Leptomeningeal Disease
Leptomeningeal Disease

What is Leptomeningeal Disease?

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What is Leptomeningeal Disease?

Leptomeningeal Disease is an infection of the meninges (the protective membrane) that covers the brain and spinal cord. When inflamed, the meninges swell due to the infection. The nervous system and the brain can be damaged in some cases. Three symptoms of meningitis to watch out for are fever, headache, and neck that feels stiff.

Symptoms of  Leptomeningeal Disease in Children

The disease is often suffered by infants and children, but all people of all ages can develop meningitis as well. The signs that occur in children are:

  • They may feel anxious, but do not want to be touched
  • High fever with cold hands and feet
  • Crying like a high pitched cry continuously
  • Seem confused, weak, and less responsive
  • Some children will be easily drowsy and difficult to wake up
  • There may be a red rash that does not go away when the glass is rolled with a little press on it
  • Refusing to suckle or eat with vomiting
  • Convulsions

The symptoms of meningitis that occur in older children, adolescents, and adults, include:

  • Throws up
  • Severe headache
  • Stiff neck
  • Fever with a temperature of 38 ° C or more with feet and hands felt cold
  • Breathing fast
  • Sensitive to light or photophobia
  • Skin rash in the form of red spots scattered (not happening to everyone)
  • Convulsions

There is a possibility that not everyone will experience all of the above symptoms. Look for medical help as soon as possible if you notice some symptoms of meningitis occurring in children.

In general, there are five types of meningitis:

  • Bacterial meningitis

This type of meningitis is caused by bacteria and spreads through close contact. If left untreated, may cause severe brain damage, loss of hearing sensory and infect blood (septicemia). Patients with bacterial meningitis most babies under the age of one year.

  • Viral meningitis

While the cause of viral meningitis is a virus that can spread through coughing, sneezing and unhygienic environment. Viral meningitis has similar symptoms with flu. Children under the age of five and someone with a weakened immune system have a greater risk of contracting viral meningitis.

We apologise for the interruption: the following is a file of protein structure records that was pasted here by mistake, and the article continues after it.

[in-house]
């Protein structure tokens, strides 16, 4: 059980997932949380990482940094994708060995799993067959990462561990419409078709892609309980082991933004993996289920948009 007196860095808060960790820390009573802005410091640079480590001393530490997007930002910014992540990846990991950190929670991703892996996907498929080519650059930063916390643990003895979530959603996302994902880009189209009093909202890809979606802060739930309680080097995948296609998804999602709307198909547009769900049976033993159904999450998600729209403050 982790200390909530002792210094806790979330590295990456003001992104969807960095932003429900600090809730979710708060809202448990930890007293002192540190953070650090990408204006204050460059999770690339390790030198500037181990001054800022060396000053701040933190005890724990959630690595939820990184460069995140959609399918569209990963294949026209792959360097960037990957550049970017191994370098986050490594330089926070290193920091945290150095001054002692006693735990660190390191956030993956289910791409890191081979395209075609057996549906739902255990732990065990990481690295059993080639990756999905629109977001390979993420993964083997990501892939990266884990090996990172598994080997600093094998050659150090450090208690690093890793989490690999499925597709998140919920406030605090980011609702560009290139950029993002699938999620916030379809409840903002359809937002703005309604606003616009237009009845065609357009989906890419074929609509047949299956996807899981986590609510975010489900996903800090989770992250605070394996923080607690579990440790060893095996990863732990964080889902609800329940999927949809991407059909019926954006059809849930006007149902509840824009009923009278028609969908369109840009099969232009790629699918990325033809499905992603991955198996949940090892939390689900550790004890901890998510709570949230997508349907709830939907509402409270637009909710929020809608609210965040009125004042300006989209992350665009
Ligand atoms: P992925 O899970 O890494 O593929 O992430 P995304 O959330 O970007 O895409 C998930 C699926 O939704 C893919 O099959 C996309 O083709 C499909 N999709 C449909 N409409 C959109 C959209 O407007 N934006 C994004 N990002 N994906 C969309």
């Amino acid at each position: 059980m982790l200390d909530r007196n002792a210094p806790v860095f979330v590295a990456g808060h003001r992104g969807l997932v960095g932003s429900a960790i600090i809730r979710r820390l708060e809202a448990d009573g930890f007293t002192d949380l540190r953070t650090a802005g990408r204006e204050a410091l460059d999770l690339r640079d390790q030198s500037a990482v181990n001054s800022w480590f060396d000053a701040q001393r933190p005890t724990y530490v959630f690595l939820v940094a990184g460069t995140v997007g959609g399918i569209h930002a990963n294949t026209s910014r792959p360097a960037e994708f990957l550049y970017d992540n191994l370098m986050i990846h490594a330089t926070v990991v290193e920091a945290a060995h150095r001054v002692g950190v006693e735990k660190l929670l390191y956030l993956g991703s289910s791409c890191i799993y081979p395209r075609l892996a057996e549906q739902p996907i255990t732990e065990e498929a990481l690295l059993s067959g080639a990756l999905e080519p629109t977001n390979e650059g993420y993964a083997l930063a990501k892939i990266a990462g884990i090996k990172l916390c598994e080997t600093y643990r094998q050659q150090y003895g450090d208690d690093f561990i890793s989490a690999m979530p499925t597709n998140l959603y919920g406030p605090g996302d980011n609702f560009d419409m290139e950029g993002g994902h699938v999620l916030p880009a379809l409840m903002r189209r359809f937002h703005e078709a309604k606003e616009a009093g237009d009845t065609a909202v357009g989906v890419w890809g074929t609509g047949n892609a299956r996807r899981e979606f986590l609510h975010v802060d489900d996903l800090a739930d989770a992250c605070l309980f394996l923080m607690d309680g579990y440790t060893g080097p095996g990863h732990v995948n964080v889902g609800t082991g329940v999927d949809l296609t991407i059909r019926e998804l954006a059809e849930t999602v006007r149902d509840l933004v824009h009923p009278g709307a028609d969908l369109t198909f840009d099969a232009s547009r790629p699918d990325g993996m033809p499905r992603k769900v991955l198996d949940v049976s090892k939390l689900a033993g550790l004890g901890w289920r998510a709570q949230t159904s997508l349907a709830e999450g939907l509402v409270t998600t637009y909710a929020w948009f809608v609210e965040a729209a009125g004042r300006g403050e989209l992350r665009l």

• Meningitis mushrooms

Fungal meningitis is usually a result of the spread of fungus in the spinal cord through the bloodstream. A person’s risk of developing fungal meningitis will increase when his immune system is compromised, as in people with HIV and cancer. Some of the symptoms of fungal meningitis are the sufferers will be sensitive to light and feel confused.

  • Parasitic meningitis

This type of meningitis is caused by a parasite that normally enters the body through the nose. The amoeba that causes parasitic meningitis is generally Naegleria fowleri. Amoeba is usually found in lakes, warm fresh water rivers, geothermal resources, untreated pools, water heaters and soil.

  • Noninfectious meningitis

There are more than one factor that causes noninfectious meningitis. This type of meningitis is not contagious and has the same general symptoms as other types of meningitis.

Emergency Management and Diagnosis of Leptomeningeal Disease

Patients suspected of having meningitis should be treated promptly, even before the diagnosis is made. It is very dangerous to delay treatment for people with meningitis. The doctor will perform a physical examination to look for signs of meningitis or septicemia (blood infection) even signs of infected wounds around the head, ears, throat, and skin along the spine.

Diagnosis of meningitis is difficult because the symptoms appear suddenly and similar to flu symptoms. It is advisable to seek medical help immediately if you notice symptoms of meningitis, especially if it occurs in children. You may need to go to the nearest hospital emergency room whenever the symptoms appear. Do not wait for the appearance of a purple rash because not all meningitis sufferers have rashes on their body.

Steps of Treatment of Leptomeningeal Disease

The patient’s condition of viral meningitis will usually improve within a few weeks. Handling of viral meningitis can be done with plenty of rest and taking painkillers for headaches. While treatment of meningitis in patients with bacterial meningitis, can be treated with antibiotics or drugs to cope with bacterial infections. Treatment needs to be done in the hospital. For more severe cases, it is advisable to be treated at the Intensive Care Unit (ICU) for the body’s vital functions to be monitored closely.

Leptomeningeal Disease vaccination

In Asia, there are two types of meningitis vaccine, the meningococcal polysaccharide vaccine and the conjugate meningococcal vaccine. Meningococcal polysaccharide vaccine can be given for any age and can provide 90-95 percent protection. For children under 5 years, this vaccine can last 1-3 years. As for adults will protect for 3-5 years. For conjugate mengingococcal vaccines only for ages 11-55 years, usually given to pilgrims and not recommended as routine immunization. The best way to prevent meningitis is to receive the available vaccinations.

7 thoughts on “What is Leptomeningeal Disease?

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